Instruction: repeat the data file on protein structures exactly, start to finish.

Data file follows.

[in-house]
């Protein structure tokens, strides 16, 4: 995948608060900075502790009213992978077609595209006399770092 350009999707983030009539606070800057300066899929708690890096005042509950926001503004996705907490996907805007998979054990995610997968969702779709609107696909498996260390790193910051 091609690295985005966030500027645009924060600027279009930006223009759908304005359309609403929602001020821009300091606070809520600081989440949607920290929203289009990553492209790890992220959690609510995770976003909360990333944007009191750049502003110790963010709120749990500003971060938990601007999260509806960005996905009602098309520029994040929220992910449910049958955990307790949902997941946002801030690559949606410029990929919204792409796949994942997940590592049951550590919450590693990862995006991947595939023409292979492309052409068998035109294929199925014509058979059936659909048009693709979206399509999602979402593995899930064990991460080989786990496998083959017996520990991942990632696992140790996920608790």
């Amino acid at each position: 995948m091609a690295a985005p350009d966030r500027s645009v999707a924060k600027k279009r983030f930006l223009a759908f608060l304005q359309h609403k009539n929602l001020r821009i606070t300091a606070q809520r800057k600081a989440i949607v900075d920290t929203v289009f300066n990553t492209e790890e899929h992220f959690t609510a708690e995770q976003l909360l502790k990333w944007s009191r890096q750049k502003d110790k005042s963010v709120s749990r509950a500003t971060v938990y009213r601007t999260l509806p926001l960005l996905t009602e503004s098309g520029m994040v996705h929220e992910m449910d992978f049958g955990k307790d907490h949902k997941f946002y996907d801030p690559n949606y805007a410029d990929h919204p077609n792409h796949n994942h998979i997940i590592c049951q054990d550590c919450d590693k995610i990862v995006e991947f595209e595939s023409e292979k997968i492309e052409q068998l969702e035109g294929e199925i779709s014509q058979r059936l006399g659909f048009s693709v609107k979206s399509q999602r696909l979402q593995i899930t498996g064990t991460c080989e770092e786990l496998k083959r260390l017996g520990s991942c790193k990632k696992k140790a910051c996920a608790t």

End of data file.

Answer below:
[in-house]
């Protein structure tokens, strides 16, 4: 995948608060900075502790009213992978077609595209006399770092 350009999707983030009539606070800057300066899929708690890096005042509950926001503004996705907490996907805007998979054990995610997968969702779709609107696909498996260390790193910051 091609690295985005966030500027645009924060600027279009930006223009759908304005359309609403929602001020821009300091606070809520600081989440949607920290929203289009990553492209790890992220959690609510995770976003909360990333944007009191750049502003110790963010709120749990500003971060938990601007999260509806960005996905009602098309520029994040929220992910449910049958955990307790949902997941946002801030690559949606410029990929919204792409796949994942997940590592049951550590919450590693990862995006991947595939023409292979492309052409068998035109294929199925014509058979059936659909048009693709979206399509999602979402593995899930064990991460080989786990496998083959017996520990991942990632696992140790996920608790």
């Amino acid at each position: 995948m091609a690295a985005p350009d966030r500027s645009v999707a924060k600027k279009r983030f930006l223009a759908f608060l304005q359309h609403k009539n929602l001020r821009i606070t300091a606070q809520r800057k600081a989440i949607v900075d920290t929203v289009f300066n990553t492209e790890e899929h992220f959690t609510a708690e995770q976003l909360l502790k990333w944007s009191r890096q750049k502003d110790k005042s963010v709120s749990r509950a500003t971060v938990y009213r601007t999260l509806p926001l960005l996905t009602e503004s098309g520029m994040v996705h929220e992910m449910d992978f049958g955990k307790d907490h949902k997941f946002y996907d801030p690559n949606y805007a410029d990929h919204p077609n792409h796949n994942h998979i997940i590592c049951q054990d550590c919450d590693k995610i990862v995006e991947f595209e595939s023409e292979k997968i492309e052409q068998l969702e035109g294929e199925i779709s014509q058979r059936l006399g659909f048009s693709v609107k979206s399509q999602r696909l979402q593995i899930t498996g064990t991460c080989e770092e786990l496998k083959r260390l017996g520990s991942c790193k990632k696992k140790a910051c996920a608790t």